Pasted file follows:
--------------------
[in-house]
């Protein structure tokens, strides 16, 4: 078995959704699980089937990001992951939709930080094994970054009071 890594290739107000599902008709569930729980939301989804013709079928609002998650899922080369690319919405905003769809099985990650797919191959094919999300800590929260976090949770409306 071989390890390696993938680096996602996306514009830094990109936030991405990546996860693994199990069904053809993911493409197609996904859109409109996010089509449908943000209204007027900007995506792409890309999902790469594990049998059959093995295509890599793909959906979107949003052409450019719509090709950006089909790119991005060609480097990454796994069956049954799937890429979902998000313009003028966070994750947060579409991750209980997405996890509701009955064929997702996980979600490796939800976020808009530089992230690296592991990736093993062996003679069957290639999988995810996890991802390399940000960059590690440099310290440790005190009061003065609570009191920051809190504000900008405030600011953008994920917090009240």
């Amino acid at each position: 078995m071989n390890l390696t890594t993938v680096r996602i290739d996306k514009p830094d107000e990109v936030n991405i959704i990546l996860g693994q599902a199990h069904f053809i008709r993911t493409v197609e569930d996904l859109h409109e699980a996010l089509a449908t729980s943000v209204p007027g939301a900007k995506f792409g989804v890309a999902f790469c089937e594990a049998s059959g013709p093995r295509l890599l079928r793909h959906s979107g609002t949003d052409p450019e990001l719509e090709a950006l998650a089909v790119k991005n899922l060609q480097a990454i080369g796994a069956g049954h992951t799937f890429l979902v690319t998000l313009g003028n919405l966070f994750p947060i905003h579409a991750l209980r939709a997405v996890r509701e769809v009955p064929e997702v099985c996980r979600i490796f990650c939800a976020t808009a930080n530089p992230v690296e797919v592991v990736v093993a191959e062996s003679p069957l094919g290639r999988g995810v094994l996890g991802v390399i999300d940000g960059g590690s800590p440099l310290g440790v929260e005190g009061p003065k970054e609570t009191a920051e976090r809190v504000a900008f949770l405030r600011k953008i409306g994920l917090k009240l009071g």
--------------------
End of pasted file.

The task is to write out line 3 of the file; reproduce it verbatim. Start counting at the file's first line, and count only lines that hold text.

């Amino acid at each position: 078995m071989n390890l390696t890594t993938v680096r996602i290739d996306k514009p830094d107000e990109v936030n991405i959704i990546l996860g693994q599902a199990h069904f053809i008709r993911t493409v197609e569930d996904l859109h409109e699980a996010l089509a449908t729980s943000v209204p007027g939301a900007k995506f792409g989804v890309a999902f790469c089937e594990a049998s059959g013709p093995r295509l890599l079928r793909h959906s979107g609002t949003d052409p450019e990001l719509e090709a950006l998650a089909v790119k991005n899922l060609q480097a990454i080369g796994a069956g049954h992951t799937f890429l979902v690319t998000l313009g003028n919405l966070f994750p947060i905003h579409a991750l209980r939709a997405v996890r509701e769809v009955p064929e997702v099985c996980r979600i490796f990650c939800a976020t808009a930080n530089p992230v690296e797919v592991v990736v093993a191959e062996s003679p069957l094919g290639r999988g995810v094994l996890g991802v390399i999300d940000g960059g590690s800590p440099l310290g440790v929260e005190g009061p003065k970054e609570t009191a920051e976090r809190v504000a900008f949770l405030r600011k953008i409306g994920l917090k009240l009071g």